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Dutch Handball Federation takes new course thanks to SOS-programme


SOS - responsive organising of sports
Slagvaardig Organiseren van Sport (SOS – responsive organising of sports) is the name of a project – developed by several medium-sized sports federations and financed by the Dutch Ministry of Health, Welfare and Sports – that should help smaller and medium-sized sports federations become more responsive and better equipped to anticipate changes in society. To start with, twenty sports federations took part in the SOS programme. Over the next six months Sport Knowhow XL will feature a series of articles on how those sports federations experienced the programme, describing, among other things, how one federation executed the change process, the effects and any follow-up steps. Previously we published the change process of Royal Dutch Cricket Union and the change process of Badminton Nederland. Below you can read about the change process of Dutch Handball Federation.

by: Leo Aquina | 28 May 2020

'We thought we had it all figured out', says Danny de Ruiter of the Dutch Handball Federation NHV. 'Over the past years our women’s national team repeatedly achieved international success, membership was growing again and we were organising successful new types of handball like Beach Handball, Walking Handball and Wheelchair Handball.' But when De Ruiter was taking a closer look at the need for change and the possibilities for doing so within the NHV, he changed his mind. 'We are still pretty traditional, both structure-wise and culture-wise.' Time for a change. With 'Slagvaardig Organiseren Sport' De Ruiter set to work on beach handball.

SOS-nr.1-1The NHV celebrates its 84th anniversary. Since the eighties membership had been declining steadily from over 100,000 to around 50,000. Over the past decade the organization was overhauled completely. 'In 2013 we went from a decentral organization with eight different districts to one central organisation', De Ruiter remembered. 'After that unification we worked hard to improve all kinds of other aspects. The NHV’s finances were straightened out, the head office was reorganized and professionalised.' The reorganisation was effective and slowly but surely the NHV pulled itself up. Membership, too, was rising cautiously.

Ingrained traditions
Despite the growing membership and the world title won by the women’s national team in 2019, there was still room for improvement. When studying at the Action Learning Academy to become a certified manager, De Ruiter came to the conclusion that his organisation was often hindered by ingrained habits. 'Most federations and clubs have been around for a long time, comparatively. We have to deal with all kind of traditions and unwritten rules. Although we work centrally from the head office, we do not share a culture. Until last year the five teams at the head office were like separate islands. Sometimes the teams interpreted general agreements differently. What’s more, our future vision and core values were little known among colleagues and clubs. How do you make connections and how do you handle that as MT?'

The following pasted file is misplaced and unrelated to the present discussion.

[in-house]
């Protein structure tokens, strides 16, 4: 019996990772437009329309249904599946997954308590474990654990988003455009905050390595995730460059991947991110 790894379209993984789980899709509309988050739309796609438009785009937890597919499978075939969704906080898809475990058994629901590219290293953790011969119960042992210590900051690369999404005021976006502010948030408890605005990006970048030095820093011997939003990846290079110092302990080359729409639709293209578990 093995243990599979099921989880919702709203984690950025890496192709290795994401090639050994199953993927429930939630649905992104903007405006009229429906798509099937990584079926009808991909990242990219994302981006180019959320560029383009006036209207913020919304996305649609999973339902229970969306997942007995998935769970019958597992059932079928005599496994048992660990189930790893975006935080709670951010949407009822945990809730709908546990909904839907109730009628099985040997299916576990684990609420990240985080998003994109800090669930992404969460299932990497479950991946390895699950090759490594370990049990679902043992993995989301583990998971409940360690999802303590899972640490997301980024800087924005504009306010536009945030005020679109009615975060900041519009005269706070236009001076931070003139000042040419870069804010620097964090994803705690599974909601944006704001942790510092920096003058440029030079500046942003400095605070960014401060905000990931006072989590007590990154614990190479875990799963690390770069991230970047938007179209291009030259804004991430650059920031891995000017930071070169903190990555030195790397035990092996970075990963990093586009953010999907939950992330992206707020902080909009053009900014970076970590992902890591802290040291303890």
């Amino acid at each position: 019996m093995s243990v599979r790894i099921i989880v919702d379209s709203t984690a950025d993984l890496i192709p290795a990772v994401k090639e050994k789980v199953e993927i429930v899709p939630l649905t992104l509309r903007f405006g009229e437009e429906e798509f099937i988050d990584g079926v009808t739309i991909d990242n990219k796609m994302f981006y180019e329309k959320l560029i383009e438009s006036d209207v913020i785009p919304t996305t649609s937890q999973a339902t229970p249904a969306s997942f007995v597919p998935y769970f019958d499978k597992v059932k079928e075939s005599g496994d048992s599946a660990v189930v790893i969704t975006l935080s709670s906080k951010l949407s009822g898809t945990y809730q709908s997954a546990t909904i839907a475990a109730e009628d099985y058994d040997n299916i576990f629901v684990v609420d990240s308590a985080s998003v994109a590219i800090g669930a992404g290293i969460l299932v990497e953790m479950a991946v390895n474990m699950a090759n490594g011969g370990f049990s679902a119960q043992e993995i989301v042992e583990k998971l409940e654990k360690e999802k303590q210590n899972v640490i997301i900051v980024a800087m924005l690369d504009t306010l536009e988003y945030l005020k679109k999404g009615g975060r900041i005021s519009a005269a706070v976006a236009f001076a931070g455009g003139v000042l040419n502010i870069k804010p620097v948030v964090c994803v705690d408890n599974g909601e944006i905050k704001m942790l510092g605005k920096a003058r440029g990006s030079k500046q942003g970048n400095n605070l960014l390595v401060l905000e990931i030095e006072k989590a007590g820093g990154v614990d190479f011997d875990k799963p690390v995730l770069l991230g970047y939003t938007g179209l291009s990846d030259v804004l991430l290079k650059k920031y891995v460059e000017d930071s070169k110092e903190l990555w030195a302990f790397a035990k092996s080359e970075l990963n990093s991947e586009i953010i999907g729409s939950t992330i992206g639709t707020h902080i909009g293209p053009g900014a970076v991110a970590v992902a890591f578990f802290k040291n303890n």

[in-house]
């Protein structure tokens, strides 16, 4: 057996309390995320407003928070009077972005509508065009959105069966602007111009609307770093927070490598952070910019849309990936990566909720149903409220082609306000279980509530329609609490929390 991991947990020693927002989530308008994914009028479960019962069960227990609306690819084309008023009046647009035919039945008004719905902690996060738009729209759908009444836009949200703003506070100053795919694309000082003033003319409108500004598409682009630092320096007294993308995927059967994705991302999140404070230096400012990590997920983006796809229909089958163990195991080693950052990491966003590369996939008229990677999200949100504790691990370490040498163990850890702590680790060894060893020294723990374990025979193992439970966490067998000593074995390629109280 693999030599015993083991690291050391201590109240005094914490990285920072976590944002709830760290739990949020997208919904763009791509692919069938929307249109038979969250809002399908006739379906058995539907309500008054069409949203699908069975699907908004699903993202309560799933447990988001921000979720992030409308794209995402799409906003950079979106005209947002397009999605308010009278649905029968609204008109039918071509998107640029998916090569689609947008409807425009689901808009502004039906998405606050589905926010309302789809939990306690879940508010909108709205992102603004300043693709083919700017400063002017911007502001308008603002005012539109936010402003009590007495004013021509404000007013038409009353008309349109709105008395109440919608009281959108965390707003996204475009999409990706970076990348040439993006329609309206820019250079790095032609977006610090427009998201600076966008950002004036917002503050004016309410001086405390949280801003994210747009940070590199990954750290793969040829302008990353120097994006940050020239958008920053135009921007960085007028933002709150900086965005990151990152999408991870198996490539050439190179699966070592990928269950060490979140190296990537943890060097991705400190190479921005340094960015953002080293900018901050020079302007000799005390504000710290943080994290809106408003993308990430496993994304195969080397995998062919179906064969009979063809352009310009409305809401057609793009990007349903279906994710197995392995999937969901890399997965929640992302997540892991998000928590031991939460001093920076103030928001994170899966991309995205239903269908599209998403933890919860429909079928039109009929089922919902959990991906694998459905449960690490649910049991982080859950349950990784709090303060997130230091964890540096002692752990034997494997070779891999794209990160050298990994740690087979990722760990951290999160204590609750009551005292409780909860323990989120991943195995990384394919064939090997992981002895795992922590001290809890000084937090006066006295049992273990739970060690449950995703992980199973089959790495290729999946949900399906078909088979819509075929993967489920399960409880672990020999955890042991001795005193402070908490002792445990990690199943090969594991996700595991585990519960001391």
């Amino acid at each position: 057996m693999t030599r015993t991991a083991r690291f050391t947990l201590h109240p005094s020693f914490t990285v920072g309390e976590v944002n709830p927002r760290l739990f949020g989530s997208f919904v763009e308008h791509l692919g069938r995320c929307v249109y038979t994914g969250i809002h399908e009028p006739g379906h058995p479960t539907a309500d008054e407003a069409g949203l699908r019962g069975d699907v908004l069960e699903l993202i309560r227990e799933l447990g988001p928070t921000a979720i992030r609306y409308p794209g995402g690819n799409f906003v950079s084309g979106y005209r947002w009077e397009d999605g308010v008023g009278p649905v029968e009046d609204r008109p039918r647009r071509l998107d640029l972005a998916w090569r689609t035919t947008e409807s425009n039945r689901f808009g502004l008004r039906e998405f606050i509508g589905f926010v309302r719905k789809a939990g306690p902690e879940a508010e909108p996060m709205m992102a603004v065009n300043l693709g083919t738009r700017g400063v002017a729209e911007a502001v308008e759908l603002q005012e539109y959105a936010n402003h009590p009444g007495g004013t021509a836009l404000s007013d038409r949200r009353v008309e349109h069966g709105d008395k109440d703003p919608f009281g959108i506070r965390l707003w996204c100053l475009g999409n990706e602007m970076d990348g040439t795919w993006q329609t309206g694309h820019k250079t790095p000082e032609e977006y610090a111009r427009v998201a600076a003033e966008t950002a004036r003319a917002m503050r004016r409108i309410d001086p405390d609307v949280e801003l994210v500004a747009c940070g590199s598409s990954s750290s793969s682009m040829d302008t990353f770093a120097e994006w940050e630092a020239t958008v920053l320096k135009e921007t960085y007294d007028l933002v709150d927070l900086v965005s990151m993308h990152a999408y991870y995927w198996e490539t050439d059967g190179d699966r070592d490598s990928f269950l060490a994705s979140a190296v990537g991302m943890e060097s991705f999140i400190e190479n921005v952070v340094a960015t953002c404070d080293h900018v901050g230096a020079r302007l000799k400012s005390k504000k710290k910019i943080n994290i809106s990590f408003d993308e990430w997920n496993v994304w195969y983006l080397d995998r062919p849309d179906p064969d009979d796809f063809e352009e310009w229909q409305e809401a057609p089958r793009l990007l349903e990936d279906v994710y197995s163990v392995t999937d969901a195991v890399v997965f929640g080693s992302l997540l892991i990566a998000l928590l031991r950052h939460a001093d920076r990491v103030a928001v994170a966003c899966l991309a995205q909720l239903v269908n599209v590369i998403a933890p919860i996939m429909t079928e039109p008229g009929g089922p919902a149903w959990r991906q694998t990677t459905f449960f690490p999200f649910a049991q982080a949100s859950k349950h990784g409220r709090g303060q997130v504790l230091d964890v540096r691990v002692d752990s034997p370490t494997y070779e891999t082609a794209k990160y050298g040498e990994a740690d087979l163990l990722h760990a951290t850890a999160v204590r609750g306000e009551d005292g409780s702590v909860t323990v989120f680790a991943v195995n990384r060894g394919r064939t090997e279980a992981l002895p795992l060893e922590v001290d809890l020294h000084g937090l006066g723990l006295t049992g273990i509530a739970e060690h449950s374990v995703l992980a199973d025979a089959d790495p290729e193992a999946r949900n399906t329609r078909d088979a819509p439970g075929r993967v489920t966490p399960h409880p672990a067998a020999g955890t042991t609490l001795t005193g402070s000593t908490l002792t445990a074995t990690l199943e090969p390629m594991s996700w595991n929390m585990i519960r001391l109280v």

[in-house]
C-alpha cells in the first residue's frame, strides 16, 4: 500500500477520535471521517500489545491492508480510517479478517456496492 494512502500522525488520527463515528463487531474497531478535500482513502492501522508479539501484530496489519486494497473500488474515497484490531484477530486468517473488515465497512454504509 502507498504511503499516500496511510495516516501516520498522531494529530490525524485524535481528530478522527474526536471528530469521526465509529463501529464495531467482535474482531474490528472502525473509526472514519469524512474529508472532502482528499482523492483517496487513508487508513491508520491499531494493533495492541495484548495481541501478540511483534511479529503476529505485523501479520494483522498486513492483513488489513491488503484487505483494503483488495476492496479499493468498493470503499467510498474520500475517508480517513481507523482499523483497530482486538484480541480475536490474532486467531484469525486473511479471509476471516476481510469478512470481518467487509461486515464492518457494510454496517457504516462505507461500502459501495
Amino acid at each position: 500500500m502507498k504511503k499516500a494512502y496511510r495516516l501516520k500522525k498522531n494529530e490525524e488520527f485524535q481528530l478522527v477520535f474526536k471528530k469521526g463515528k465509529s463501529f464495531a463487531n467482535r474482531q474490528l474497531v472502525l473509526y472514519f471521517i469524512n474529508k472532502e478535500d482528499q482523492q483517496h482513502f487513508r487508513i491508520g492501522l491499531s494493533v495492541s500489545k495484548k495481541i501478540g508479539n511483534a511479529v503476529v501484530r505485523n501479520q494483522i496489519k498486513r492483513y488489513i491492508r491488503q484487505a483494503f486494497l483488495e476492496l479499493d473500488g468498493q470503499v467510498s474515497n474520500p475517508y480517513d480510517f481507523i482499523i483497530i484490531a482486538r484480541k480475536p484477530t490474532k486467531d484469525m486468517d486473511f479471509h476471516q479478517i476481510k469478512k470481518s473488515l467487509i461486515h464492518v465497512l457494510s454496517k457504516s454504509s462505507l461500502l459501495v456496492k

'As a federation we had let it slide, despite the huge potential'

In his research De Ruiter focused on the differences between regular indoor and field handball, and a new type of handball, beach handball. 'Turned out those differences were pretty major, and not just visibly, in terms of rules and materials, but also mentally, the mindset, the needs and behaviour of the players and the organisation. Until a few years ago beach handball did not have a breeding ground within the organisation, or within the clubs for that matter. Such a waste, for internationally beach handball is growing fast, and by 2024 it could be an Olympic discipline. For a while there was talk even that beach handball would continue without the federation. As a federation we had let it slide, despite the huge potential.'

Beach handball as driving wheel
De Ruiter’s research was an eyeopener for many within the NHV, eventually resulted in an application for subsidy under the SOS project. Initially, the project was directed mostly at beach handball, but eventually the impact widened. 'We wanted to see if we could come up with specific concepts that could act as a driving wheel for change within the federation', De Ruiter explains. Six potentially practical beach handball concepts were tested by means of experiments and interviews with the parties involved. The outcome was that the main challenges for a successful rollout of those concepts were for the most part internal: sufficient support commitment, change skills and the joint search for synergy.


Ultimately, the SOS project resulted in an application for subsidy from the Innovation Fund 2020. 'In the end it became a different application from the one we had in mind', De Ruiter reports. 'We did not build on the six beach handball options that we had explored, but started an entirely different project: JESP (Educational Sports Platform for Young Adults), targeting young people between 12 and 18. This is a group with high dropout rates, and comparatively frequent switches between sports. We offer an online platform for secondary education pupils to get to know different types of organized sports.'